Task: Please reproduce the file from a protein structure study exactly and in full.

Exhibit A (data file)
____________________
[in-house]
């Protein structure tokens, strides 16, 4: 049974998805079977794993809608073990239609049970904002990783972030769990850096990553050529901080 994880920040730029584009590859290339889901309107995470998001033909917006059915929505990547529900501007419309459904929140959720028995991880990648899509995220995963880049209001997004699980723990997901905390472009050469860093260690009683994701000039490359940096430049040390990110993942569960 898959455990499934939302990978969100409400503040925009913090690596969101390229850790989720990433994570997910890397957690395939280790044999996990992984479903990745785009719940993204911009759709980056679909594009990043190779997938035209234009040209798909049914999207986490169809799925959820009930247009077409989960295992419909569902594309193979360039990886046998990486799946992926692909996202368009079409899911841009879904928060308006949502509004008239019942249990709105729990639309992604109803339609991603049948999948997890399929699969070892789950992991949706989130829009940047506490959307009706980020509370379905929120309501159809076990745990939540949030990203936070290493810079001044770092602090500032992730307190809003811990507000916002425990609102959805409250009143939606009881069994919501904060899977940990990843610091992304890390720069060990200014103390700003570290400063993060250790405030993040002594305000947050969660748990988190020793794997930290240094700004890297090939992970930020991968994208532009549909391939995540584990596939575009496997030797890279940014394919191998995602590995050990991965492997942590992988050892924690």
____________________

[in-house]
């Protein structure tokens, strides 16, 4: 049974998805079977794993809608073990239609049970904002990783972030769990850096990553050529901080 994880920040730029584009590859290339889901309107995470998001033909917006059915929505990547529900501007419309459904929140959720028995991880990648899509995220995963880049209001997004699980723990997901905390472009050469860093260690009683994701000039490359940096430049040390990110993942569960 898959455990499934939302990978969100409400503040925009913090690596969101390229850790989720990433994570997910890397957690395939280790044999996990992984479903990745785009719940993204911009759709980056679909594009990043190779997938035209234009040209798909049914999207986490169809799925959820009930247009077409989960295992419909569902594309193979360039990886046998990486799946992926692909996202368009079409899911841009879904928060308006949502509004008239019942249990709105729990639309992604109803339609991603049948999948997890399929699969070892789950992991949706989130829009940047506490959307009706980020509370379905929120309501159809076990745990939540949030990203936070290493810079001044770092602090500032992730307190809003811990507000916002425990609102959805409250009143939606009881069994919501904060899977940990990843610091992304890390720069060990200014103390700003570290400063993060250790405030993040002594305000947050969660748990988190020793794997930290240094700004890297090939992970930020991968994208532009549909391939995540584990596939575009496997030797890279940014394919191998995602590995050990991965492997942590992988050892924690």